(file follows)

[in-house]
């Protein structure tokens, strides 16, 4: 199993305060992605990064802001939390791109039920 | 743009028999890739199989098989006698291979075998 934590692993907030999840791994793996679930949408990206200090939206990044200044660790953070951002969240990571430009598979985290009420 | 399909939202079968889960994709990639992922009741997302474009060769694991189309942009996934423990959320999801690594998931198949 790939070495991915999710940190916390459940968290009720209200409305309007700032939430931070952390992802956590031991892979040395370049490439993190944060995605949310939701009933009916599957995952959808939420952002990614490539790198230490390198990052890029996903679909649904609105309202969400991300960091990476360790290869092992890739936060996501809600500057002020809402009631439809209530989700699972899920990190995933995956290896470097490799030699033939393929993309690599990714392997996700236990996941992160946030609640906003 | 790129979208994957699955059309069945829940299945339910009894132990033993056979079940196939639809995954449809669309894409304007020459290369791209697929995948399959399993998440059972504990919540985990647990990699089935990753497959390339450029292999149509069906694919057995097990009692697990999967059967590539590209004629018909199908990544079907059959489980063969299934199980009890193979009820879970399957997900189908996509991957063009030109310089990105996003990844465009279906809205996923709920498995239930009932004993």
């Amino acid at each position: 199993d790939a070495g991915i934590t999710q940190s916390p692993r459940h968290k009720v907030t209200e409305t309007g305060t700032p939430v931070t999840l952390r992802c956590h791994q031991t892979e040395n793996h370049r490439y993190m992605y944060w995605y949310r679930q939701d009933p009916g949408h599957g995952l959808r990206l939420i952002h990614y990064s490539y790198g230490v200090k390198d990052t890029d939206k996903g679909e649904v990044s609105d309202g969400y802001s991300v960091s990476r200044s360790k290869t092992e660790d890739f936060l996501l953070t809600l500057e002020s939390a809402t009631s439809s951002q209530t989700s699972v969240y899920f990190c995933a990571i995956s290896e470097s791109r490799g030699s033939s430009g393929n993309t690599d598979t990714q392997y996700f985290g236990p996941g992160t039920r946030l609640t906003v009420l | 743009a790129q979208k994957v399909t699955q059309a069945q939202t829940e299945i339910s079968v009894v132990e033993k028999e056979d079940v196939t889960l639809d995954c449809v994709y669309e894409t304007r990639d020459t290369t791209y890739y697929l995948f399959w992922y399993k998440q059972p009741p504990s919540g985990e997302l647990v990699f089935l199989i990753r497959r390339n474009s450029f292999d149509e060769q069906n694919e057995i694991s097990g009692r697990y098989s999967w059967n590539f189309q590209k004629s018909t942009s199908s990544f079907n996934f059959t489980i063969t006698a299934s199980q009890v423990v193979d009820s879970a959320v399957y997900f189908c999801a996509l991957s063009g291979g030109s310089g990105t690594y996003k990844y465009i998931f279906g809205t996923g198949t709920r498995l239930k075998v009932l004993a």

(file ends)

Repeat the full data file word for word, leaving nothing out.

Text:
[in-house]
């Protein structure tokens, strides 16, 4: 199993305060992605990064802001939390791109039920 | 743009028999890739199989098989006698291979075998 934590692993907030999840791994793996679930949408990206200090939206990044200044660790953070951002969240990571430009598979985290009420 | 399909939202079968889960994709990639992922009741997302474009060769694991189309942009996934423990959320999801690594998931198949 790939070495991915999710940190916390459940968290009720209200409305309007700032939430931070952390992802956590031991892979040395370049490439993190944060995605949310939701009933009916599957995952959808939420952002990614490539790198230490390198990052890029996903679909649904609105309202969400991300960091990476360790290869092992890739936060996501809600500057002020809402009631439809209530989700699972899920990190995933995956290896470097490799030699033939393929993309690599990714392997996700236990996941992160946030609640906003 | 790129979208994957699955059309069945829940299945339910009894132990033993056979079940196939639809995954449809669309894409304007020459290369791209697929995948399959399993998440059972504990919540985990647990990699089935990753497959390339450029292999149509069906694919057995097990009692697990999967059967590539590209004629018909199908990544079907059959489980063969299934199980009890193979009820879970399957997900189908996509991957063009030109310089990105996003990844465009279906809205996923709920498995239930009932004993």
């Amino acid at each position: 199993d790939a070495g991915i934590t999710q940190s916390p692993r459940h968290k009720v907030t209200e409305t309007g305060t700032p939430v931070t999840l952390r992802c956590h791994q031991t892979e040395n793996h370049r490439y993190m992605y944060w995605y949310r679930q939701d009933p009916g949408h599957g995952l959808r990206l939420i952002h990614y990064s490539y790198g230490v200090k390198d990052t890029d939206k996903g679909e649904v990044s609105d309202g969400y802001s991300v960091s990476r200044s360790k290869t092992e660790d890739f936060l996501l953070t809600l500057e002020s939390a809402t009631s439809s951002q209530t989700s699972v969240y899920f990190c995933a990571i995956s290896e470097s791109r490799g030699s033939s430009g393929n993309t690599d598979t990714q392997y996700f985290g236990p996941g992160t039920r946030l609640t906003v009420l | 743009a790129q979208k994957v399909t699955q059309a069945q939202t829940e299945i339910s079968v009894v132990e033993k028999e056979d079940v196939t889960l639809d995954c449809v994709y669309e894409t304007r990639d020459t290369t791209y890739y697929l995948f399959w992922y399993k998440q059972p009741p504990s919540g985990e997302l647990v990699f089935l199989i990753r497959r390339n474009s450029f292999d149509e060769q069906n694919e057995i694991s097990g009692r697990y098989s999967w059967n590539f189309q590209k004629s018909t942009s199908s990544f079907n996934f059959t489980i063969t006698a299934s199980q009890v423990v193979d009820s879970a959320v399957y997900f189908c999801a996509l991957s063009g291979g030109s310089g990105t690594y996003k990844y465009i998931f279906g809205t996923g198949t709920r498995l239930k075998v009932l004993a």